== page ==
Perspectives on Motivation
Motivation: A process that influences the direction, persistence and vigor of goal
An instinct is an inherited predisposition to behave in a specific and predictable way
when exposed to a particular stimulus.
The concept of homeostasis, states that your body strives to maintain a state of
internal physiological equilibrium.
Your body’s internal environment is regulated by homeostatic mechanisms. Sensors
detect bodily changes and send this information to a control centre, which, in turn
regulates a response system that restores bodily equilibrium to a balanced internal
According to Hull’s Drive Theory of Motivation, physiological disruptions to
homeostasis produce drives, which are states of internal tension that motivate an
organism to behave in ways that reduce tension. (e.x. Hunger and thirst)
Hull proposed that reducing drives is the ultimate goal of motivated behavior.
Drives are seen as PUSH factors.
Whereas drives are PUSH factors, incentives are PULL factors.
An incentive is a representation of environmental stimuli that pulls an
organism towards a goal. Modern Incentive Theory emphasizes the “pull” of external stimuli and how stimuli
with high incentive value can motivate behavior, even in the absence of biological
Incentive theories of motivation have been powerfully applied to the study of
Expectancy Theories of Motivation include the value of incentives, but take a
Expectancy X Value Theory: Proposes that goal-directed behavior is jointly
determined by two factors:
1. The strength of the person’s expectation that particular behaviors will lead to
2. The value the individual places on that goal (Incentive Value).
Extrinsic Motivation Performing an activity to obtain an
external reward or avoid punishment.
Intrinsic Motivation Performing an activity for its own sake -
because you find it enjoyable or
Overjustification Hypothesis: Giving people extrinsic rewards to perform activities
that they intrinsically enjoy may “overjustify” that behavior and reduce intrinsic
Freud’s Psychodynamic Theory states that much of our behavior results from a
never-ending battle between unconscious impulses struggling for release and
psychological defences used to keep them under control.
Abraham Maslow believed that psychology’s other perspectives ignored a key
motive: our striving for personal growth.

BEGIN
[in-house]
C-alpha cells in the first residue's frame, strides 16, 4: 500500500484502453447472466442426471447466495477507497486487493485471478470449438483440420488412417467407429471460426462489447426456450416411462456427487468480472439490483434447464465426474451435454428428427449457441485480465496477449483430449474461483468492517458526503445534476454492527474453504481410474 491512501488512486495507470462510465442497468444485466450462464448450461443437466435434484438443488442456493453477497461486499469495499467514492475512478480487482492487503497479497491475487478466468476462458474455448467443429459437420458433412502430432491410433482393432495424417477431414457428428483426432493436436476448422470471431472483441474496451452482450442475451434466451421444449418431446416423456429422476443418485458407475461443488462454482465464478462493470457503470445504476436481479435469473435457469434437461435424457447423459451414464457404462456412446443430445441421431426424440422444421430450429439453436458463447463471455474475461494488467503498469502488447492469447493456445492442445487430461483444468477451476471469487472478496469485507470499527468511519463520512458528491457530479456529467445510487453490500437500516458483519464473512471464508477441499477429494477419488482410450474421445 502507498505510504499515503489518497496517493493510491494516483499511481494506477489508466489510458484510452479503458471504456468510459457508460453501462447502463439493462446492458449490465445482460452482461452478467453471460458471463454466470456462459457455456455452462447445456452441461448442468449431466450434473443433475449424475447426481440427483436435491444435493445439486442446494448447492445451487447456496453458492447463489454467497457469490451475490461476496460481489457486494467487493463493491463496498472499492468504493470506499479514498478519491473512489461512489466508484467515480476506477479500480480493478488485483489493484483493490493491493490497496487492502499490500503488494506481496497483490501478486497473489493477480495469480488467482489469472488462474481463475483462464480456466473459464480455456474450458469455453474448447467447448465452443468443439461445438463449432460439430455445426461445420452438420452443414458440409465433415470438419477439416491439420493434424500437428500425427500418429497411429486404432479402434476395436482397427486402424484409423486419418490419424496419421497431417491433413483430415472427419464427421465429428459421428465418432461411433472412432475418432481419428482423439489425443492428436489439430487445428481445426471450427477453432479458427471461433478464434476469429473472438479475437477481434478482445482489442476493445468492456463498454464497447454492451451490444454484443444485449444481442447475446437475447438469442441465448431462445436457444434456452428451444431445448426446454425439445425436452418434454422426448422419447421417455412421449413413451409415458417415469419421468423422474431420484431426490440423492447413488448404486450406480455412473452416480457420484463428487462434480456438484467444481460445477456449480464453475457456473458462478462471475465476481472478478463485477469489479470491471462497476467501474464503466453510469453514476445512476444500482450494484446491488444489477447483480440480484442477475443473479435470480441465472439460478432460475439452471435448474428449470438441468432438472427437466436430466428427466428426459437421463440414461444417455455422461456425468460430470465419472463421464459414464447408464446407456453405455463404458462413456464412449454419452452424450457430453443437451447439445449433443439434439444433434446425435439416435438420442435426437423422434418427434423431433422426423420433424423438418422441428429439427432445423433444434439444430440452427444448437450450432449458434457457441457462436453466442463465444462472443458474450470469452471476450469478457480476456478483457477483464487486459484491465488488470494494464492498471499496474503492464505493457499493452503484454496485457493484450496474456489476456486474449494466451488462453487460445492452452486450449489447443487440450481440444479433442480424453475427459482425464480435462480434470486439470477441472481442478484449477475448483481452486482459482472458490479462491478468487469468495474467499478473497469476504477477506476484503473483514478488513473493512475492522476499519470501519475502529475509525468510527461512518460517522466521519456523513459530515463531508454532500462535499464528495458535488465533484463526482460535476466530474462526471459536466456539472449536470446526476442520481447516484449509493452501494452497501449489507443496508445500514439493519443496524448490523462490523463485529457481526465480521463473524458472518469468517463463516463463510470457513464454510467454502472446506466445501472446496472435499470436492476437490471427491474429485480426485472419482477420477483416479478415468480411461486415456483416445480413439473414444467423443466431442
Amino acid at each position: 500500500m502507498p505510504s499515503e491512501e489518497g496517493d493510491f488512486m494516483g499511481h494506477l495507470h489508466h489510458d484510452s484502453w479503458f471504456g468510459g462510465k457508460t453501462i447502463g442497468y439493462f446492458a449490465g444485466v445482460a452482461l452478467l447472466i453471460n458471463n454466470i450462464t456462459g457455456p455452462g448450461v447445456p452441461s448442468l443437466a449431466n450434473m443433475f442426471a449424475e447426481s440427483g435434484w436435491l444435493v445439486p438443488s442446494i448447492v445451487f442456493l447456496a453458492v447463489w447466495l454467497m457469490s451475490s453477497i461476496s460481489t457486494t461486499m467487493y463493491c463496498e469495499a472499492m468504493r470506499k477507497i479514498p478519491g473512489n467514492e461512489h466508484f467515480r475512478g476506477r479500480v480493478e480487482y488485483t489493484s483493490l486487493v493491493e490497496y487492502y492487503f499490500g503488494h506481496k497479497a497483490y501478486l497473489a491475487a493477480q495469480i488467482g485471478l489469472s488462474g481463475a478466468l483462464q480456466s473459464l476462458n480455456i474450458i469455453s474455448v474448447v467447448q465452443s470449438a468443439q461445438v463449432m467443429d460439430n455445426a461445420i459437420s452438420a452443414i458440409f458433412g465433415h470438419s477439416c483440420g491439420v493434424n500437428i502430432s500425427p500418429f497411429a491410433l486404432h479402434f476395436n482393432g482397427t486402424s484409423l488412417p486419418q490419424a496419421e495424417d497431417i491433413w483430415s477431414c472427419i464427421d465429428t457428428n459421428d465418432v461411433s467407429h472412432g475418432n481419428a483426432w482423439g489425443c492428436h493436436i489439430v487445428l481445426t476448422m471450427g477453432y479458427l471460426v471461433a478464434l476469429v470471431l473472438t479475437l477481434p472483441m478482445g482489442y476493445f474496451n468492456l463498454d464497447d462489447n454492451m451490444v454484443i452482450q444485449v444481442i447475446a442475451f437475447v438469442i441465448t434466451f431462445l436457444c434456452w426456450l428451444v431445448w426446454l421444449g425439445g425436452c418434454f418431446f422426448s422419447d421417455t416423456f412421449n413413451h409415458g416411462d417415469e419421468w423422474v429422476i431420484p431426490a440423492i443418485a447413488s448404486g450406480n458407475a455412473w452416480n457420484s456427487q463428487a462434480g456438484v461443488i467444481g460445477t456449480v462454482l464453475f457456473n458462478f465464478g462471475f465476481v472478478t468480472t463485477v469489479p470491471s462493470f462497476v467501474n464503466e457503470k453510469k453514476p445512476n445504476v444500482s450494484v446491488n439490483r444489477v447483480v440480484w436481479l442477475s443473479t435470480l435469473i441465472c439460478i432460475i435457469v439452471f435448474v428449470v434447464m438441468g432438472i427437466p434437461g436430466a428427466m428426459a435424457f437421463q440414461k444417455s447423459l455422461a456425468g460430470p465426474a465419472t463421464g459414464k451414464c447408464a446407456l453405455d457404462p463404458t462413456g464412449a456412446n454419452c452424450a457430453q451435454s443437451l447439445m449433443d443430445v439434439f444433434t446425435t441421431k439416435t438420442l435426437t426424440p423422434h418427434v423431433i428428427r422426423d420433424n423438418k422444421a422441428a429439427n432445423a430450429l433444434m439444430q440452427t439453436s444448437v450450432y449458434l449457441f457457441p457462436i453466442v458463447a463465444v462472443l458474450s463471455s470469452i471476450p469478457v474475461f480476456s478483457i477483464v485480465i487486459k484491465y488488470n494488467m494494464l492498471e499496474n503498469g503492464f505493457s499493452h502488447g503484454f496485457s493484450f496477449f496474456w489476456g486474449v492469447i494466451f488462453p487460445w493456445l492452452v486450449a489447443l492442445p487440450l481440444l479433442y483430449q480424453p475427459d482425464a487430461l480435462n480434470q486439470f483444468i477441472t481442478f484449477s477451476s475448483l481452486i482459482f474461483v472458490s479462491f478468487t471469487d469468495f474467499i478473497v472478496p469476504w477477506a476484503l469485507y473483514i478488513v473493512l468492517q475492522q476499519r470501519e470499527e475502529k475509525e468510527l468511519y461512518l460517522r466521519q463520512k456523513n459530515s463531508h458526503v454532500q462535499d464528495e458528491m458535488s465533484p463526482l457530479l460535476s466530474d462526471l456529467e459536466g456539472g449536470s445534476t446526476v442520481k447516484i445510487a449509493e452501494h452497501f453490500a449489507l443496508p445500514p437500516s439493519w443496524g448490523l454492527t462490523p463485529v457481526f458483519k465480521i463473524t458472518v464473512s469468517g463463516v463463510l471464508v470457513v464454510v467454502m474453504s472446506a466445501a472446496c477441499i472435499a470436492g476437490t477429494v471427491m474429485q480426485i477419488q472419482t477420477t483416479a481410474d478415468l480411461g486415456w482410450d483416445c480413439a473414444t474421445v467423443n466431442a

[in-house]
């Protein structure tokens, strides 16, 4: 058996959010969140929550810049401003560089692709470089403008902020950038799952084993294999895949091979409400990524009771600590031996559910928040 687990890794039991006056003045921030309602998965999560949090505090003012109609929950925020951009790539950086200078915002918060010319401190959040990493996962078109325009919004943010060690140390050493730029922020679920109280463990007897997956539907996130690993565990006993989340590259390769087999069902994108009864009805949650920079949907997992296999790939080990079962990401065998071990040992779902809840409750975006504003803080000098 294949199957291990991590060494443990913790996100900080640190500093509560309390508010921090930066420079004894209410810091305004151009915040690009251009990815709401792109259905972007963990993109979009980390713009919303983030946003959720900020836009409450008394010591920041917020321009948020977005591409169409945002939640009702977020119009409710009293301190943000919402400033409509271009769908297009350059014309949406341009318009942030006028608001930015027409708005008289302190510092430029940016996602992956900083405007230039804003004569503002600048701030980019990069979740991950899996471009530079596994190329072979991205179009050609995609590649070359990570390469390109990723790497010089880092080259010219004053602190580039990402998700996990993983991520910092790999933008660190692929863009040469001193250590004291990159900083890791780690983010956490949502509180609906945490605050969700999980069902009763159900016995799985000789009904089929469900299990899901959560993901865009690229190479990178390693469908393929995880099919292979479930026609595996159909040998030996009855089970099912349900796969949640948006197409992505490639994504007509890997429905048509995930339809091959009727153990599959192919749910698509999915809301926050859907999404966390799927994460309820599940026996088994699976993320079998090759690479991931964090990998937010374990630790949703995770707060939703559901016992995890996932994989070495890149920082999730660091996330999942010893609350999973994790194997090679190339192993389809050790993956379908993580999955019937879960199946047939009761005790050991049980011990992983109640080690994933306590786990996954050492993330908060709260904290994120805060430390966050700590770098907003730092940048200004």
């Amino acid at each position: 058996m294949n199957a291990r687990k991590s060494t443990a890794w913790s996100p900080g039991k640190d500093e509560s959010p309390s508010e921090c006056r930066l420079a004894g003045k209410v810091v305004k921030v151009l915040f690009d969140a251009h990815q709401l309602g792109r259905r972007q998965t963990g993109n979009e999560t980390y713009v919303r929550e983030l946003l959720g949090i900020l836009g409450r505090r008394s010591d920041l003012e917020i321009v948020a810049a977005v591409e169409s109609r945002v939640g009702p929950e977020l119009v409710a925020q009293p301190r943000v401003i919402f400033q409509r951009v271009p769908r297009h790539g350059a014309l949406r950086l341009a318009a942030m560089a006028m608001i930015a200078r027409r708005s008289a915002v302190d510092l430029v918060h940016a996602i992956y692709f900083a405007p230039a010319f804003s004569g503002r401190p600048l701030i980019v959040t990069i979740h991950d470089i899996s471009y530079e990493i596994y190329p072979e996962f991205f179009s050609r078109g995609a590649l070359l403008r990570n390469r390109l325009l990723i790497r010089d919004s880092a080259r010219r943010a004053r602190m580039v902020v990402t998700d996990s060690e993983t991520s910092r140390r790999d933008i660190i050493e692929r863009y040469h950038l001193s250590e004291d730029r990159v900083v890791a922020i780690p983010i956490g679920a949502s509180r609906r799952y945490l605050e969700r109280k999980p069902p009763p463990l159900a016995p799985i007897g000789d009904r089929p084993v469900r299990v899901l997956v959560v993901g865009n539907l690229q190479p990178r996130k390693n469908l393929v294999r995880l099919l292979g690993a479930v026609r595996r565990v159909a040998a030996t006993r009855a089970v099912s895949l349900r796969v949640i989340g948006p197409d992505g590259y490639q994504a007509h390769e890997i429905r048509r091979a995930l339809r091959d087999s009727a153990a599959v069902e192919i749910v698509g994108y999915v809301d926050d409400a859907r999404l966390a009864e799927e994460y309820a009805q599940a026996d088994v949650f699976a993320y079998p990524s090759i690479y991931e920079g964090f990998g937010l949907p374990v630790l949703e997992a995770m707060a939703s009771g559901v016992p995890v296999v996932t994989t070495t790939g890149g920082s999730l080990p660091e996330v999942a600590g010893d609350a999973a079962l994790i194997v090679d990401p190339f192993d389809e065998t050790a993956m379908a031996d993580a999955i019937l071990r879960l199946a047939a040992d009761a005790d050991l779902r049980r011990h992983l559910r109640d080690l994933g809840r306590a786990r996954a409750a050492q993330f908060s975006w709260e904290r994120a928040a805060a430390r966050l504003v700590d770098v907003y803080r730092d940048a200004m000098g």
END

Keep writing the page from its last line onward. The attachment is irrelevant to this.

o Deficiency Needs: Needs that are concerned with physical and social
o Growth Needs: These needs are uniquely human and motivate us to
develop our potential.
He proposed the concept of a Need Hierarchy: a progression of needs containing
deficiency needs at the bottom and growth needs at the top.
Once our basic physiological needs are satisfied, we focus on our needs for safety
and security. Once these needs are met, we turn to our growth needs until we reach
the highest level of the hierarchy.
The highest level of the need hierarchy is self-actualization, which represents
the need to fulfill our potential, and it is the ultimate human motive. Growth
Belongingness and Love Needs Needs
Self-Determination Theory: Focuses on three fundamental psychological needs:
Competence Motivation reflects a human need to
master new challenges and perfect skills.
Autonomy The need for autonomy is satisfied when
people experience their actions as a
result of free choice without outside
Relatedness Refers to our desire to form meaningful
bonds with others.
The most positive psychological outcome of all results from a balance among
all three needs.
Metabolism: is the body’s rate of energy utilization and about 2/3 of the energy we
normally use goes to support basal metabolism. Basal Metabolism: The resting, continuous metabolic work of body cells.
Short-Term Signals There are short-term hunger signals that
start meals by producing hunger and
stop food intake by producing satiety.
Long-Term Signals There are long-term signals based on
how much body fat you have. These
signals adjust appetite and metabolism
to compensate for times when you
overeat or eat too little in the short term.
Satiety: The state in which we no longer feel hungry as a result of eating.
Some of the Signals that Control Eating by Increasing or Decreasing Hunger
Signal Source Effect
Glucose Blood glucose levels Drop-Rise pattern
monitored by increases hunger.
hypothalamus and liver.
CCK (Cholecystokinin) Released into bloodstream Decreases hunger.